Good research data management poses a challenge to all special fields. In each discipline the challenges turn out to be different. In this paper, the research data management in the special field of educational science and computer-based assessment is discussed on the basis of a huge Swiss school assessment project. Chapter 2 describes the assessment project and gives information on its political and legal background. Chapter 3 describes the current processes and data sources relating to the data management and gives an outlook on possible solutions for its enhancement.
2 The Swiss National Core Skills Assessment Program
2.1 Coordination of the Swiss Educational System
Switzerland, as a multilingual and federally structured country made up of 26 cantons, has a decentralized educational system. The consequence is, that the main responsibility for education and culture lies with the cantons. For fulfilling tasks that cannot be performed by the regions or cantons – like harmonizing important structures and goals at the various educational levels or fostering mobility within the country as a whole – the cantons coordinate their work at national level. To this end, the 26 cantonal ministers of education constitute a political body: The Swiss conference of cantonal ministers of education (in German: Schweizerische Konferenz der kantonalen Erziehungsdirektoren – EDK, http://www.edk.ch) which is not a national education ministry but a coordination body. These ministers are known as “directors of education”.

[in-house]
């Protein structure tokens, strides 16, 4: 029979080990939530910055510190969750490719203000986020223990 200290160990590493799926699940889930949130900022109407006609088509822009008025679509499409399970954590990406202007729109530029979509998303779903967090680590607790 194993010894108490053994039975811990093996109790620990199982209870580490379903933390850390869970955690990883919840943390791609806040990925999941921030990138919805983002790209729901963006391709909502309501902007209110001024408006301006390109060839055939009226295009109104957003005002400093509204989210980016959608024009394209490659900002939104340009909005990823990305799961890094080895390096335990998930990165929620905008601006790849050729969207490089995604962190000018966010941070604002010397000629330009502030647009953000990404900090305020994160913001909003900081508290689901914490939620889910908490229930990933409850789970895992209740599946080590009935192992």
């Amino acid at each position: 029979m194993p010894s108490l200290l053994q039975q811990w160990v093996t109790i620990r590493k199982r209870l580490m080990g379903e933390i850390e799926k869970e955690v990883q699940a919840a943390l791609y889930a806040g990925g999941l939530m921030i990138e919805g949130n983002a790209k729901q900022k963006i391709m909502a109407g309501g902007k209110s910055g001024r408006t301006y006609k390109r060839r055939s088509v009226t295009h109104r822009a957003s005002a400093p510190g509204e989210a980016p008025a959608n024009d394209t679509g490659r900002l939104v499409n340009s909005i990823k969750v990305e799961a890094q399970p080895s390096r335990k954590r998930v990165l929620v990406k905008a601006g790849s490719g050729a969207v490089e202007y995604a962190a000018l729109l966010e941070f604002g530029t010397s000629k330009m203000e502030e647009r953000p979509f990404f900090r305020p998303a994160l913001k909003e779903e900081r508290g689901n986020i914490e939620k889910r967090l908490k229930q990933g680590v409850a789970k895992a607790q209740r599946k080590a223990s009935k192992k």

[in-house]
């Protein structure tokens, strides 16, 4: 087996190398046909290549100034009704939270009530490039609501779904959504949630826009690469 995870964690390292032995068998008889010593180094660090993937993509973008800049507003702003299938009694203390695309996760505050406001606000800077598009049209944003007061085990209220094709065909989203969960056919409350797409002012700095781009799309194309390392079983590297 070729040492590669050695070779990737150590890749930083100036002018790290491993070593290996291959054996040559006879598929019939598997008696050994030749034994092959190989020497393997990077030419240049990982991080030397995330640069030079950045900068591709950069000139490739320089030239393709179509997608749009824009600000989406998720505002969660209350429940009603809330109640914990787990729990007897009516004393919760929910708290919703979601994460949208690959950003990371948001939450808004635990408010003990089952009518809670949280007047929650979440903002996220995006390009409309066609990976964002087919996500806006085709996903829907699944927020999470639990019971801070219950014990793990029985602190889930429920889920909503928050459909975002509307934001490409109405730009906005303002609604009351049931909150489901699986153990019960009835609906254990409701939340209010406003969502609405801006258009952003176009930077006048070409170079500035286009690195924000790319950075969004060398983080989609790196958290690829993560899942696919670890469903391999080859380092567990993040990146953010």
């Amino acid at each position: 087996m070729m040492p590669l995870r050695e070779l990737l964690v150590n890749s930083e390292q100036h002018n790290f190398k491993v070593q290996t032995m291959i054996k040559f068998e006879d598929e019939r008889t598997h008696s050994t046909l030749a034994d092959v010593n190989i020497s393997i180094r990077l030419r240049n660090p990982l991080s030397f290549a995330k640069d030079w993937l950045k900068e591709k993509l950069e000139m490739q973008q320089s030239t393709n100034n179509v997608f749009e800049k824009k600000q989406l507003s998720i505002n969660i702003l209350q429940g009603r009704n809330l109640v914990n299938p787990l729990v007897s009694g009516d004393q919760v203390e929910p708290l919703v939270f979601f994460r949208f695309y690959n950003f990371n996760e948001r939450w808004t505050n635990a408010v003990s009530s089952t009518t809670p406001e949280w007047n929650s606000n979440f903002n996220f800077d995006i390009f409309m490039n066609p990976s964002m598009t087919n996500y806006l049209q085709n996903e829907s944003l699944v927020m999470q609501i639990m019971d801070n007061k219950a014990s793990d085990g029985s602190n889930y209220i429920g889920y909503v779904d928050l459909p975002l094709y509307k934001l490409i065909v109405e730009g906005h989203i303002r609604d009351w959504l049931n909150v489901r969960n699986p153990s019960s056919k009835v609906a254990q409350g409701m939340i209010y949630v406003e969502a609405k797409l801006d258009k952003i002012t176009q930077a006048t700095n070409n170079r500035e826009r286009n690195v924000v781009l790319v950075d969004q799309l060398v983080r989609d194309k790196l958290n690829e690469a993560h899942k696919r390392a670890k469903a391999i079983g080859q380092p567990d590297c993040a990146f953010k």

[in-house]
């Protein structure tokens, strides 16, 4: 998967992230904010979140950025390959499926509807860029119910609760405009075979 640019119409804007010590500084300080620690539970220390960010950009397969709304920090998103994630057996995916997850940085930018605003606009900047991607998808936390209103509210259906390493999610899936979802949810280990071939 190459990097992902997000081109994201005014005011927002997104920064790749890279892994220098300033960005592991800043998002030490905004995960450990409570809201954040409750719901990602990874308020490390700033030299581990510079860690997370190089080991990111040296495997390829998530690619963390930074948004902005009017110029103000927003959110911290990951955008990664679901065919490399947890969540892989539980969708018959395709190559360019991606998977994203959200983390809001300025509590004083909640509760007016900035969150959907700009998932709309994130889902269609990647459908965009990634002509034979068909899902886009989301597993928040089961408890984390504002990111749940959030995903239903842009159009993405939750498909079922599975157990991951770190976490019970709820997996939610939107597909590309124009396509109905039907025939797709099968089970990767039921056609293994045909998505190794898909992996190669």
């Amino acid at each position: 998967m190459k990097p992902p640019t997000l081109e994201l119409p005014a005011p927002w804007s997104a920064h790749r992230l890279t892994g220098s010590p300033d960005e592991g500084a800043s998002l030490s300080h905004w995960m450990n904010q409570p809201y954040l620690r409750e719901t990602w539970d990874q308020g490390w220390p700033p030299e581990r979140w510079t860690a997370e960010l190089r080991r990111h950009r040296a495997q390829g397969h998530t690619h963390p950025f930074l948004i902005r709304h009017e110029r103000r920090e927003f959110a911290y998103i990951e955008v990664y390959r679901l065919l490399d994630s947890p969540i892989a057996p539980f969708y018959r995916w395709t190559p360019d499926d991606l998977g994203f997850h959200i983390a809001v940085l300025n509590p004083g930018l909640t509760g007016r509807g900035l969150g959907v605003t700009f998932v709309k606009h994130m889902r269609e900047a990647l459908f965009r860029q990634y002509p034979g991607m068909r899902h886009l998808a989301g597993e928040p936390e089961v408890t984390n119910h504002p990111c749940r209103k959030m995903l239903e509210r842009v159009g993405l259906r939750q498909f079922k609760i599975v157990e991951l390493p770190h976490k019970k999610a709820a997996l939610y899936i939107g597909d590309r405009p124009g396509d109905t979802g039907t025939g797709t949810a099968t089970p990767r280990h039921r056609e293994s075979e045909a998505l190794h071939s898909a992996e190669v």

The intercantonal Agreement on Education Coordination (dating from 1970) forms the legal foundation for the collaboration between the cantons in the area of education. In addition to this agreement, the work of the EDK is also based on other intercantonal agreements which are also referred to as “concordats”.
2.2 Harmonization of the compulsory school
On the 21st of May 2006, 86% of Swiss voters accepted a revision of the educational article in the Swiss Federal Constitution. Since then, the education authorities have been obliged to harmonize important benchmarks in education throughout Switzerland. For the compulsory schools, the cantons have to fulfil this constitutional mandate.